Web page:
The prattle of an IBM Selectric broke the nocturnal silence of our offices last Friday as Margaret Sieck (as in hide-and-go) wrote no-thank-you letters to freelance writers. Sieck, who came to SI 14 months ago, has been editing our regionals—the articles headed VIEWPOINT, YESTERDAY, BOOKTALK, REMINISCENCE, etc. found in the front and back of the magazine—while Associate Editor Linda Verigan is away on maternity leave. (It was a girl, Christina, born Sept. 12.)
This is an article from the Nov. 2, 1981 issue
This is the busiest time of year for regionals; Sieck edits, writes headlines and coordinates artwork for as many as eight stories a week while weeding her way through dozens of potential articles and story ideas. The job demands an unflappable person, and in Sieck, an ardent Red Sox fan, we have someone who is both patient and resilient.
During the four years she spent at Boating, before she joined us, Sieck wrote, edited and took photographs. In addition to her cruising stories, she recalls having written "many thousands of words on bilge pumps" and a comparison of marine sanitation devices. Sieck was a natural for Boating: Her father, John, spent 20 years in the Navy and she grew up in a series of such seaside towns as Norfolk, Va., Huntington, N.Y. and Newport, R.I.
But that Sieck finally wound up at SI will come as a surprise to some of her old prep school classmates. At North-field-Mount Hermon in Northfield, Mass., Sieck (72) shunned athletes and athletics alike. "I thought they were lowbrow," she says, laughing. "I was into student politics." That changed. Faced with a gym requirement as a Princeton freshman, Sieck attended a meeting for prospective crew members, "The varsity captain got up and told the group that any one of us might take her seat," Sieck recalls. " 'Right,' we said. It was a nice way to encourage us, but there was no way any of us were going to take her seat.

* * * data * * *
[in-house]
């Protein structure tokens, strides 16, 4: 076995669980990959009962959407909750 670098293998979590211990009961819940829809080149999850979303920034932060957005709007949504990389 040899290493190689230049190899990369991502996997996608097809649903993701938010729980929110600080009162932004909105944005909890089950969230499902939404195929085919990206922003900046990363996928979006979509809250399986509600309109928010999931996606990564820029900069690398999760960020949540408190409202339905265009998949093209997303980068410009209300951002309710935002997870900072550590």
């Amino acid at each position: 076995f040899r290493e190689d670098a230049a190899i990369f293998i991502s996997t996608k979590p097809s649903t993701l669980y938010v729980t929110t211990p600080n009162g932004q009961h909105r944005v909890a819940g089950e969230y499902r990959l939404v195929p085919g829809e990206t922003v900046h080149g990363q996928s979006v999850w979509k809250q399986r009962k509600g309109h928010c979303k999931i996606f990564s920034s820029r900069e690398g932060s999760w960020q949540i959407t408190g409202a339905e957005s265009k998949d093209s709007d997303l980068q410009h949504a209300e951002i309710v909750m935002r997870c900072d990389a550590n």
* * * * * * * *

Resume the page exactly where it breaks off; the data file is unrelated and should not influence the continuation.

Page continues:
"I gave my life over to crew," Margaret adds. And with spectacular results. By racing season she had earned a place in the varsity eight, taking the No. 7 seat from, you guessed it, the captain. The Tigers won all their regular-season races that year and finished third at the nationals. Sieck, who drew disbelieving stares when she returned to Northfield-Mount Hermon with a varsity sweater, began dreaming about and planning for the 76 Olympics. But her aspirations were dashed when she tore cartilage in her left knee playing basketball the next fall. "The doctor said, 'You have an option: You can row competitively for another year or walk for the rest of your life,' " Sieck says. "I made the more pedestrian choice." She lowered her oar and raised her pen, writing sports features for The Daily Princetonian, as a junior. The next year she earned a seat in a writing seminar, "The Literature of Fact," taught by John McPhee, noted contributor to The New Yorker. "It was the best course I ever took," she says.
Sieck's Namath knees haven't forced her to retire from active sports. She still plays tennis and golf, roller-skates and often pitches for our softball team, another activity that enables Sieck to display her remarkable ability to, as one friend describes it, "transcend any and all difficulties."